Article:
House Logo

Days Of Being Wild (#110 of 2)

The Conversations: Wong Kar-wai

Comments Comments (...)

The Conversations: Wong Kar-wai
The Conversations: Wong Kar-wai

Jason Bellamy: “When did everything start to have an expiration date?” That’s a question posed by a lovelorn cop in Wong Kar-wai’s 1994 film Chungking Express, and in a sense that line is a snapshot of what Wong’s films are all about. In the 20 years and change that Wong has been directing, he’s developed several signature flourishes that make his films instantly recognizable—from his striking use of deep, rich colors, to his affinity for repetitive musical sequences, to his judicious use of slow motion for emotional effect, and many more—but at the core of Wong’s filmography is an acute awareness of passing time and a palpable yearning for things just out of reach. In the line above, the cop in Chungking Express is ostensibly referring to the expiration dates on cans of pineapple, which he’s using to mark the days since his girlfriend dumped him, but in actuality he’s referring to that failed relationship, to his (somewhat) fleeting youth (he’s approaching his 25th birthday) and to the deadline he has created for his girlfriend to reconsider and take him back. In the cop’s mind, at least, whether they will be together has as much to do with when as with why. Or put more simply: if timing isn’t everything, it’s a lot of it.

That theme pops up again and again in Wong’s films. Roger Ebert zeroed in on it in his 2001 review of Wong’s In the Mood for Love when he observed of the two lead characters, “They are in the mood for love, but not in the time or place for it.” While that’s particularly true of Mr. Chow and Mrs. Chan, it could readily be applied to almost all of Wong’s lead characters. In this conversation we’re going to discuss Days of Being Wild (1990), Chungking Express, In the Mood for Love (2000), 2046 (2004) and My Blueberry Nights (2007), and over and over again we’ll see characters united by emotion but kept apart by timing. So I’d like to open by asking you the following: Do the recurring themes of Wong’s body of work strengthen the potency and poetry of the individual films or water them down? Put another way, are Days of Being Wild and Chungking Express enhanced by In the Mood for Love and 2046 or obliterated by them, or are they not significantly affected one way or the other?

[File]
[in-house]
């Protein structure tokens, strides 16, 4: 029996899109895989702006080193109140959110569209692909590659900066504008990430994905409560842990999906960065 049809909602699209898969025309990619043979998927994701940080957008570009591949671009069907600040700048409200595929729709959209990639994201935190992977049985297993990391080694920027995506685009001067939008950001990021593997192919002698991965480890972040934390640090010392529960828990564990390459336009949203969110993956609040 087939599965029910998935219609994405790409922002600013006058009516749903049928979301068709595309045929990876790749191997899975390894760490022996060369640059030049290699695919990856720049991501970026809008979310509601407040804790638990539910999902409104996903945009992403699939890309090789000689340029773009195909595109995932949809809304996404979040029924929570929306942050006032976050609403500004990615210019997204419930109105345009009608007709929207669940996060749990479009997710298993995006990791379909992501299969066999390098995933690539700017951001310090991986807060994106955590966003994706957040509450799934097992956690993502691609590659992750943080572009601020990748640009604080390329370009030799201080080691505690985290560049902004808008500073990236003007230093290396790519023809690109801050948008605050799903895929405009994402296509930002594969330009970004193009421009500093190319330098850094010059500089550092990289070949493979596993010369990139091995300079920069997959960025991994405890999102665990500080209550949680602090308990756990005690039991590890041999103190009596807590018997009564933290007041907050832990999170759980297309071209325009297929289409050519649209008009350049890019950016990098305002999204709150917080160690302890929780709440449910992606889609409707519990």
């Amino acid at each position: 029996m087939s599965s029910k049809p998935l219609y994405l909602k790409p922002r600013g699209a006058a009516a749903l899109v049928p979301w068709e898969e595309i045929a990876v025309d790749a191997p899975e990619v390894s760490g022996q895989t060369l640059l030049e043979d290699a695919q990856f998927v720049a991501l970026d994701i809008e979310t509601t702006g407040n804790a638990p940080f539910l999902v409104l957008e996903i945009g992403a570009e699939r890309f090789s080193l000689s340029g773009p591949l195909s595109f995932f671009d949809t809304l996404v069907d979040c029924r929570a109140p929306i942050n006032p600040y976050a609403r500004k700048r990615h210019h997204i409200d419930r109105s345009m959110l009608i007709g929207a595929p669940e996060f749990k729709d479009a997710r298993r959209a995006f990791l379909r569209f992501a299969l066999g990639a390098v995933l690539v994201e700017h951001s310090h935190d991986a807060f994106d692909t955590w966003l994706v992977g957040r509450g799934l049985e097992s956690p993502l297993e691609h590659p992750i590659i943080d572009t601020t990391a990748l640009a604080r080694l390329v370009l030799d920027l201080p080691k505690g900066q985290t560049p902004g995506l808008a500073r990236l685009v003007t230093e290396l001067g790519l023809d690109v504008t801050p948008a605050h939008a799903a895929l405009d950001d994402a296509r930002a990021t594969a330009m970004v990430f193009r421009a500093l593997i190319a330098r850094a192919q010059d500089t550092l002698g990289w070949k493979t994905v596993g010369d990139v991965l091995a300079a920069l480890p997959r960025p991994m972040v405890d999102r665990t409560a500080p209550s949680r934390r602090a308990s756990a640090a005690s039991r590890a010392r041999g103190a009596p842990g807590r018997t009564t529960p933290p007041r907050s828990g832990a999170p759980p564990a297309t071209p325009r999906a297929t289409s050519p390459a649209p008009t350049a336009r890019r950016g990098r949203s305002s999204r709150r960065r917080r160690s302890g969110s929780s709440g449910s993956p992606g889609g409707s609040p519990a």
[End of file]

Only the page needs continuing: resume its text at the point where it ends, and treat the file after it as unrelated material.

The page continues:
Review: Days of Being Wild

Comments Comments (...)

Review: <em>Days of Being Wild</em>
Review: <em>Days of Being Wild</em>

For some, 2007’s My Blueberry Nights confirmed a lurking suspicion that Wong Kar-wai—one of the rare celebrity directors in contemporary art cinema—was always an emperor with no clothes. Landing on our shores serving clichés of Americana instead of eye-popping images of urban Asia, the film at its worst came off as self-parody, as if it were exposing a shallowness in his work that had previously been masked by subtitles. If Wong’s career can be divided before and after 2000’s In the Mood for Love on the basis of that film’s aesthetic ambitions and the heightened international recognition it earned him, then the first real dud of his career seemed to bring this exciting new chapter to a screeching halt. And if last year’s retooled Ashes of Time comforted us with evidence of his past, precocious mastery, the recycled material also made it appear that his well of ideas had finally run dry.

So it looks like the WKW brand-name in erotic longing might be losing its edge. But even if an artist’s reputation is subject to such lapses, sometimes it is an audience’s job to refresh its memory and return to the source. 1990’s Days of Being Wild, the sophomore effort that established wandering souls and romantic misconnection as Wong’s enduring fetish subjects, still reverberates with some of the most haunting passages in any Hong Kong movie—and of course it is this colonial city, as much as the ache of love itself, that provides the cause for swooning.